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IBM tries to offload its low-end server business, again

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January 20, 2014

One more time, IBM is attempting to offload its low-end server business, according to The Wall Street Journal. Big Blue has been trying to divest itself of that division for about fifteen months now.

The Journal's report suggests that Dell hasn't turned up its nose in disgust at the idea of buying IBM's server unit and that Lenovo could also be sniffing around. But there hasn't been any offers yet.

IBM's motivation for selling off its low end, low margin servers isn't clear, nor is just what is up for sale. Let's guess that the System X boxes are in peril, as these unremarkable x86 devices come in tower, rack and blade form factors and possess no immediately apparent competitive differentiation.

It's hard to imagine that the Power range is up for sale, as Dell and Lenovo are not the kind of company that would want the baggage that comes with owning the stack of silicon and various operating systems associated with such complex hardware.

It's also difficult to see IBM walking away from enterprise customers who appreciate the mutually optimized servers that the Power range can deliver.

As for why IBM is walking away, the company has a long history of leaving markets that offer low and/or declining profit margins, to instead pursue better opportunities that let it sell IT consultation services and its deeper expertise.

But if IBM is offloading the X series, any claim to offering a comprehensive small business offering could go with the servers. Then again, IBM will still have to reasess its own strategy.

Whatever its imminent intentions, the global server market is becoming a less friendly place by the day-- you can ask anybody about that. Sales aren't stellar, thanks in part to cloud adoption.

The cloud is also starting to compete in other ways as well, with Facebook's server supplier of choice Quanta signalling plans to sell its servers in smaller volumes through local outposts.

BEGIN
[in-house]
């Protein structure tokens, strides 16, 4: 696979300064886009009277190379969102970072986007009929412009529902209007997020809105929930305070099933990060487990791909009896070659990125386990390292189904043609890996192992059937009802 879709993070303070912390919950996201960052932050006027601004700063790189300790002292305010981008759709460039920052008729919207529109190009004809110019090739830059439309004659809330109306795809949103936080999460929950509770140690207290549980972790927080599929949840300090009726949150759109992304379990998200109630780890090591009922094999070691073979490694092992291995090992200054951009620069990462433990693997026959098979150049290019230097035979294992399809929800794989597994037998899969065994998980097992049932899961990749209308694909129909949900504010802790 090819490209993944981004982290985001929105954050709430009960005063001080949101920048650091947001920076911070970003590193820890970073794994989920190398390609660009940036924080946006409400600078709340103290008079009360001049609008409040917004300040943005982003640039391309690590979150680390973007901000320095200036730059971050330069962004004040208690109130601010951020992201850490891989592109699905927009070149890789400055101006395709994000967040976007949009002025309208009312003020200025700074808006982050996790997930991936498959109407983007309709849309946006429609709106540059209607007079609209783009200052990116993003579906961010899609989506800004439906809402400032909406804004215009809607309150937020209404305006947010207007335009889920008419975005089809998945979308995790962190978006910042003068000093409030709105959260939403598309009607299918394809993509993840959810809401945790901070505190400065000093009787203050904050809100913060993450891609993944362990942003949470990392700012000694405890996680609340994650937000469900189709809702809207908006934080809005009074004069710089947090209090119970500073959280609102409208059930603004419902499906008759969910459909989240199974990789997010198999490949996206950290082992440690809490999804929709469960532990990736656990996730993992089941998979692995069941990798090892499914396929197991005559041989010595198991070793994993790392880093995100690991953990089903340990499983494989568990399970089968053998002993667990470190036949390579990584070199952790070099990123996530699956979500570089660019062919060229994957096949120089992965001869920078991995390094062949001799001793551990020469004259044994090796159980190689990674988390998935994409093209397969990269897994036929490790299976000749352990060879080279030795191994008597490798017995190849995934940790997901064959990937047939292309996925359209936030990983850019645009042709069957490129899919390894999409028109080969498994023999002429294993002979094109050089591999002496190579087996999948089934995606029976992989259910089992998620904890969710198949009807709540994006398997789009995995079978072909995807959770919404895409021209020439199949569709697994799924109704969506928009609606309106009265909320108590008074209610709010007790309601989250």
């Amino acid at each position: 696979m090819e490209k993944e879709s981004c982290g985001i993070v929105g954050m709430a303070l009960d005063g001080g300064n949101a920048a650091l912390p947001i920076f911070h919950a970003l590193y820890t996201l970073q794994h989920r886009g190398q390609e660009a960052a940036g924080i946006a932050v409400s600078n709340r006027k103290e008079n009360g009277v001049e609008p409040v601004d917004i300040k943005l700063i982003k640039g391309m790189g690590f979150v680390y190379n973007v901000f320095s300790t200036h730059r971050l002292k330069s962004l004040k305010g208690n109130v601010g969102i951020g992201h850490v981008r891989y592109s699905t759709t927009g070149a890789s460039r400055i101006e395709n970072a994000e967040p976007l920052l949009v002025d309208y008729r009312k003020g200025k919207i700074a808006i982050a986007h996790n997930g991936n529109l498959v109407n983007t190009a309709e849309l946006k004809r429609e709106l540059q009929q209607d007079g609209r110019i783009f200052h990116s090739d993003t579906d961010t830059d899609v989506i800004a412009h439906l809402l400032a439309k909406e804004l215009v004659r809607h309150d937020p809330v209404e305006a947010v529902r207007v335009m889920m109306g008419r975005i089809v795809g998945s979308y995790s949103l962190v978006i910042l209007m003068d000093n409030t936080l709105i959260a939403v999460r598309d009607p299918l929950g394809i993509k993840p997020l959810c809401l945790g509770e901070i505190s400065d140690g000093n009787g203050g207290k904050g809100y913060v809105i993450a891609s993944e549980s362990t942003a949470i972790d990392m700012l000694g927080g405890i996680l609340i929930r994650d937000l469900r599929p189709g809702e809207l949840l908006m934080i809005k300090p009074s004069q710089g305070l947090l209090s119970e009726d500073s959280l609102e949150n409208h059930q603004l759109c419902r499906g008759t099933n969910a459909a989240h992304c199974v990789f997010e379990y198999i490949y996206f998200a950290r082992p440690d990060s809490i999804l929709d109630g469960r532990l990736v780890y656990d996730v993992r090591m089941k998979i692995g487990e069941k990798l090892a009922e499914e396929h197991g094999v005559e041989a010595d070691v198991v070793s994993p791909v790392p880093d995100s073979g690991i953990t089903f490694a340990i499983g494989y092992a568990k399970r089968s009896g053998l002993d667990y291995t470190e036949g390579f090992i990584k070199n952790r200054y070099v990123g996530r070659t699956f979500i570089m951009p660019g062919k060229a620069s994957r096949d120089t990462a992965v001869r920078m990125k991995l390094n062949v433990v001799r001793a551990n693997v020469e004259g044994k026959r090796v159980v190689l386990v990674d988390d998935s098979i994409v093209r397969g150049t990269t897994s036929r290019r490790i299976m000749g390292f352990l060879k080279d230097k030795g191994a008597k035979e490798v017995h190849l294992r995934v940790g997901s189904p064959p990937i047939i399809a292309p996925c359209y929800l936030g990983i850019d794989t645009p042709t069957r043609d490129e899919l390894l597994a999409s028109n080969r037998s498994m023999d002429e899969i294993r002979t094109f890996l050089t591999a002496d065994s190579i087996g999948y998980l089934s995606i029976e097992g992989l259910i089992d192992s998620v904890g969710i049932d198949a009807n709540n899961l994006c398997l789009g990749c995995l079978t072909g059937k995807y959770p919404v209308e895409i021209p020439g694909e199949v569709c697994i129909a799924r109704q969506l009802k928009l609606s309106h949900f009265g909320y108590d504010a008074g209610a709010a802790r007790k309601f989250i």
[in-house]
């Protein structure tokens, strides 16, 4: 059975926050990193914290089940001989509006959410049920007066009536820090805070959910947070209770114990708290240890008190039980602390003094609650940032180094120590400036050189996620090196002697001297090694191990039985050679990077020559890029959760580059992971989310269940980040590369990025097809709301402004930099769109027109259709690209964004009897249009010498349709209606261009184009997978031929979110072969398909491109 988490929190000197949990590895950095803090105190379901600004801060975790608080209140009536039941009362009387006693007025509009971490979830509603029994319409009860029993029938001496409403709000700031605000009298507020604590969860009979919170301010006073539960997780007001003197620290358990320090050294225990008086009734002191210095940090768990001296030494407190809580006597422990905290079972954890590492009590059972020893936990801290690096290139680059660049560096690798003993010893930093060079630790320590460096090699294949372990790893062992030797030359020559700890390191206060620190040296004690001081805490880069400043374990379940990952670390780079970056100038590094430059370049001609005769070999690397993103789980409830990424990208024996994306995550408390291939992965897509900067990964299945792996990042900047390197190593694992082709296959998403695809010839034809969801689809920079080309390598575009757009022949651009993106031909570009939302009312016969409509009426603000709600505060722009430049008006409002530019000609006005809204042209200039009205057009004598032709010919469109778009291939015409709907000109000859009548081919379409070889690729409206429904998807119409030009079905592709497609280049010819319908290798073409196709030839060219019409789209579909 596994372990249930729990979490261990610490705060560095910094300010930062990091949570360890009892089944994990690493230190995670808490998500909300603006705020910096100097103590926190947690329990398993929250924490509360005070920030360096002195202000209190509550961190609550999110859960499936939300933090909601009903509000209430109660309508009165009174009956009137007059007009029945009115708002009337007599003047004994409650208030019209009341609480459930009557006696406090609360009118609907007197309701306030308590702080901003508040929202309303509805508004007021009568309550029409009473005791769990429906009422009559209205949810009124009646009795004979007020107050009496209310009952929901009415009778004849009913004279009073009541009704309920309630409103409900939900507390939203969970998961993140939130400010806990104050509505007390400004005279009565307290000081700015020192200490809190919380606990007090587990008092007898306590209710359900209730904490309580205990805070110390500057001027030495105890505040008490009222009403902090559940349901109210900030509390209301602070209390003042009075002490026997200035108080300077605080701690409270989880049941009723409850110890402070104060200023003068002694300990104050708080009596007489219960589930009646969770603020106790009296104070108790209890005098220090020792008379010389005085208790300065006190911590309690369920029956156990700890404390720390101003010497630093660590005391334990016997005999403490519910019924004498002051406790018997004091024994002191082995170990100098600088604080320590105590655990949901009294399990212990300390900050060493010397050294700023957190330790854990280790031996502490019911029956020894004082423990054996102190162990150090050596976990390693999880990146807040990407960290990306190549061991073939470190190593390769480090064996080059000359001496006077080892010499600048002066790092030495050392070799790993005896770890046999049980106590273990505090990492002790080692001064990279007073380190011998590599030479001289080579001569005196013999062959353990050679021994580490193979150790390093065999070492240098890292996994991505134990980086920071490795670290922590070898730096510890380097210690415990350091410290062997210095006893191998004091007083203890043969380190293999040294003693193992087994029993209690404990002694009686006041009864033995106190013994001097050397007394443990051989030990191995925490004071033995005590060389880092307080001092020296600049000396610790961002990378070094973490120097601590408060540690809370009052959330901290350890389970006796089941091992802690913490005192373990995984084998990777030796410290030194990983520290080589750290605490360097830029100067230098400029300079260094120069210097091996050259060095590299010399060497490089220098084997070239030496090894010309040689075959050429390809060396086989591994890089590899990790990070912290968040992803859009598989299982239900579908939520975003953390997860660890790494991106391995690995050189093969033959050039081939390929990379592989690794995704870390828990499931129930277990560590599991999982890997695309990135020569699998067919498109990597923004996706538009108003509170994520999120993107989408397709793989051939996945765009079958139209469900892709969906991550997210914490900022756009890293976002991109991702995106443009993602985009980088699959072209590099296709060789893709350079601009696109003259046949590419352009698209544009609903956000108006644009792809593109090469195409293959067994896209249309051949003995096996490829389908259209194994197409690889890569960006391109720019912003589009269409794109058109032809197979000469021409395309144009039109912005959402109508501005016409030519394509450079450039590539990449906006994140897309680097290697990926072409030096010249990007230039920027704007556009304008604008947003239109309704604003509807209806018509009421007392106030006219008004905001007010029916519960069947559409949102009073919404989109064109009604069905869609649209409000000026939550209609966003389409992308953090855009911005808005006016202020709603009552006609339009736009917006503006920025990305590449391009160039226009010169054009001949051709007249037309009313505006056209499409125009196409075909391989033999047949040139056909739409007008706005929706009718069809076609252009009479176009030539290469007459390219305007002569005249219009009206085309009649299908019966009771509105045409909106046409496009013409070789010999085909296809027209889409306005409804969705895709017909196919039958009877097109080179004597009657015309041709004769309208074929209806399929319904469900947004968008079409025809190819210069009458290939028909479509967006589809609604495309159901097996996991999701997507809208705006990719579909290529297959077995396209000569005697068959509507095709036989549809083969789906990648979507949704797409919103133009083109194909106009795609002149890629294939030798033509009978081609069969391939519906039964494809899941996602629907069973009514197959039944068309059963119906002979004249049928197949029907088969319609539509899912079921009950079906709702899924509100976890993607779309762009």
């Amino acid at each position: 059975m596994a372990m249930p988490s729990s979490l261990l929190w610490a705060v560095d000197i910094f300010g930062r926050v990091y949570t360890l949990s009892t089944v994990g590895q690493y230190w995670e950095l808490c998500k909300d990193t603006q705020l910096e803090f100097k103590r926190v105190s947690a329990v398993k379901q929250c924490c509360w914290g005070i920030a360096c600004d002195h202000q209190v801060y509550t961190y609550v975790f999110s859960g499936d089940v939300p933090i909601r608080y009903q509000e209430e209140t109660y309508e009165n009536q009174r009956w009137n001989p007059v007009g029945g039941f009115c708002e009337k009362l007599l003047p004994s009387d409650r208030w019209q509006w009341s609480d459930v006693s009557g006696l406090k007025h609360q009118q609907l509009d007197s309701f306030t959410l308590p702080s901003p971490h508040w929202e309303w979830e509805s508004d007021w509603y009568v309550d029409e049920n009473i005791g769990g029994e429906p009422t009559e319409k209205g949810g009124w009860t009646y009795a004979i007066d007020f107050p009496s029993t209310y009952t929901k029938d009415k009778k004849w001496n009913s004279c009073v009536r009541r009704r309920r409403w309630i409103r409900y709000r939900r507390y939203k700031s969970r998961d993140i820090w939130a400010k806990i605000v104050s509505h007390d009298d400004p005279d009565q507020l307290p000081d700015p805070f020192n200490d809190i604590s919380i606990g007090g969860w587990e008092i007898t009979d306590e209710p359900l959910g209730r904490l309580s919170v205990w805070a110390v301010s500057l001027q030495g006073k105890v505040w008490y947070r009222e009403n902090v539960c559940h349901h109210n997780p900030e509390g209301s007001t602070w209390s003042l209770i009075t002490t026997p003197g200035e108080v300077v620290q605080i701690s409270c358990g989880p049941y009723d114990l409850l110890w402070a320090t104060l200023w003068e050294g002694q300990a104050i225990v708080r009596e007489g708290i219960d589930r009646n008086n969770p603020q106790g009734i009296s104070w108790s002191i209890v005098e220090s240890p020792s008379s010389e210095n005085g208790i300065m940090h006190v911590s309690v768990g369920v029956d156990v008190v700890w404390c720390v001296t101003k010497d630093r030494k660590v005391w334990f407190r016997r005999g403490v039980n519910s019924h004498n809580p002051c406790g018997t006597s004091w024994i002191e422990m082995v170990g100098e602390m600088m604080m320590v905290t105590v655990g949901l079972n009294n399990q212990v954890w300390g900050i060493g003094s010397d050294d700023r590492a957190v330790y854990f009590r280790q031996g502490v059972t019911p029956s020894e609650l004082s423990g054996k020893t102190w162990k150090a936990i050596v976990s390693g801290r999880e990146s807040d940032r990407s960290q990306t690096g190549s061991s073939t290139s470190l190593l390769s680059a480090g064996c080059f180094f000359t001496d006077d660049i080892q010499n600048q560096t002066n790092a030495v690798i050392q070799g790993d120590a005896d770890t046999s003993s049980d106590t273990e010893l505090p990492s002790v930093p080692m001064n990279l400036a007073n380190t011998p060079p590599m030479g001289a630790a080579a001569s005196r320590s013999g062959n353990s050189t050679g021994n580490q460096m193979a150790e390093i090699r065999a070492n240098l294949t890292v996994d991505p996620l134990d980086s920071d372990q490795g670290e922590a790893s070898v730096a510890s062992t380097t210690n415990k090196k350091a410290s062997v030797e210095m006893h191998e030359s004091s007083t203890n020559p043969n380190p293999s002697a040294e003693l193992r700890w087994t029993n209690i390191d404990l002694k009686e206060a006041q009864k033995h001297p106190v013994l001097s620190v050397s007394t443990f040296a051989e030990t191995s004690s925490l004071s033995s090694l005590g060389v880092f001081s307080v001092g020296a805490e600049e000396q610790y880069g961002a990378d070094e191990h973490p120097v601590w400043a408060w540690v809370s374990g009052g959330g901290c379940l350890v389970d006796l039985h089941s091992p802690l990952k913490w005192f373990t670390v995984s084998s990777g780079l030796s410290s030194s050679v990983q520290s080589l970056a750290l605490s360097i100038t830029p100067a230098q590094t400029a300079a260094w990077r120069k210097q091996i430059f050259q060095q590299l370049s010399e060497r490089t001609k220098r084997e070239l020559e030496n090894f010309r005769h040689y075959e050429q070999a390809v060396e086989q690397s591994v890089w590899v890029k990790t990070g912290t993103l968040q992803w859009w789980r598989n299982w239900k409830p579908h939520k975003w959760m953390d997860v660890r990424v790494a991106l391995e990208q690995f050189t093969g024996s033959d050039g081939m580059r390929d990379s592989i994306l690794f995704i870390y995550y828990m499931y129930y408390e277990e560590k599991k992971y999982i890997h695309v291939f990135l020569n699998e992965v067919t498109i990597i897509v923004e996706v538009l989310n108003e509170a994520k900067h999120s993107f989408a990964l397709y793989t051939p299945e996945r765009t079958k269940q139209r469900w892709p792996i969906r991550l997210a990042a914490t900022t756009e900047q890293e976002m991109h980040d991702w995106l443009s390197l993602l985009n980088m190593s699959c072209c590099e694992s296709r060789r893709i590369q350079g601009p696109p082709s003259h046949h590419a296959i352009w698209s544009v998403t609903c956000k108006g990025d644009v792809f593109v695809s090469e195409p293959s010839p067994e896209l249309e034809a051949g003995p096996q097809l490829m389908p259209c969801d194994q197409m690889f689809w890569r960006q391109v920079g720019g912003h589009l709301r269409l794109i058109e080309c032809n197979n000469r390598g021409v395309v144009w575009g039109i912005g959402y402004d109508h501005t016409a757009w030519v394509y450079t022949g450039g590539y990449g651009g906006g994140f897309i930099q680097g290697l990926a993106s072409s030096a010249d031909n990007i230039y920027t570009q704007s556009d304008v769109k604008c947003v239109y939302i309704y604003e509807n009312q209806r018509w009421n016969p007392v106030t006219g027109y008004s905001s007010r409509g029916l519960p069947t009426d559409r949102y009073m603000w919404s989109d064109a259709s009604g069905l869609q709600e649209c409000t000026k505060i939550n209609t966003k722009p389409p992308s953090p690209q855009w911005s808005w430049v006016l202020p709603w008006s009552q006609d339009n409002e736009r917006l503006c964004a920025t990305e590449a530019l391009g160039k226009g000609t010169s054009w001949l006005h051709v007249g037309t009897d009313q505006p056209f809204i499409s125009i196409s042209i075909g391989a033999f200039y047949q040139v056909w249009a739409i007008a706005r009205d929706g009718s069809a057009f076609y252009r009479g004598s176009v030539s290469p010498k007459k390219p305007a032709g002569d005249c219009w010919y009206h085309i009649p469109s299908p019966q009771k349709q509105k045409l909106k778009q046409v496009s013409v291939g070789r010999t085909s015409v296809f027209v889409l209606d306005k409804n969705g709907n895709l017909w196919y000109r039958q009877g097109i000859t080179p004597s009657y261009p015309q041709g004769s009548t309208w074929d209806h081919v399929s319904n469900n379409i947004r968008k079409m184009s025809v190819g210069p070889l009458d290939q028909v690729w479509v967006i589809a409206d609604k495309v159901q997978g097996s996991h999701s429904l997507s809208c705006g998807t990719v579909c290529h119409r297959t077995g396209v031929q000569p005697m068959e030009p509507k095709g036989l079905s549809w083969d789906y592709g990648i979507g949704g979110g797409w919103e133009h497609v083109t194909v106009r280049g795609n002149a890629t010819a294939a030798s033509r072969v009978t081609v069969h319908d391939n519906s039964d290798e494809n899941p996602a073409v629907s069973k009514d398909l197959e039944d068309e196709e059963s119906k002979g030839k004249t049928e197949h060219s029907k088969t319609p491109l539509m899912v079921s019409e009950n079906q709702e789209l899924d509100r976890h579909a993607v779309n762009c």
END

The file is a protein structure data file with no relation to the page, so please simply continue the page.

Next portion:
In other IT news

Although IBM acquired cloud infrastructure provider SoftLayer in July 2013, that hasn't prevented it from quickly inking deals with third-party software providers to make its newly acquired cloud solutions more competitive with Amazon, Microsoft, Sun Hosting and other big rivals.

The latest step forward comes in the form of a Redis-as-a-Service tech courtesy of Redis experts Garantia Data. More specifically, Redis is an open-source, non-relational key-value store that holds all of its data in-memory.

The technology firm is frequently compared to Memcached, and some argue that it's superior due to a broader support of datatypes, and its utilization of optimistic locking. The development of Redis is stewarded by VMware-spinoff Pivotal.

To be sure, Redis Cloud is a hosted version of Redis that uses proprietary Garantia Data technology to handle administration operations such as setting up scaling and configuring failure recovery.

Garantia also claims "We have built the service over an infinitely-scalable architecture which supports all Redis commands at any dataset size". But nothing in technology is infinite, aside from the number of fantasies described by ?company_marketing_department.

The Redis Cloud service was announced by Garantia Data in a blog post on Wednesday, and it means that cloud developers can access a Redis cluster hosted in SoftLayer's Dallas facility.

SoftLayer provides both bare metal and virtual servers in one IaaS (Infrastructure as a Service) implementation. This means that your enterprise application has the best of both worlds-- on the one hand, it gets you performant dedicated hardware, and on the other, it can use on-demand provisioning to spillover bursts for example.

That’s in fact exactly how we’re operating our service there, and this combination makes the platform quite a looker, wrote Garantia Data.

Overall, developers may be interested to find that the hosted Redis Cloud is $79 per month for a gigabyte of data on SoftLayer-– this matches Amazon Web Services's U.S. regions, and undercuts Microsoft's Windows Azure by $108 per month.

In other IT news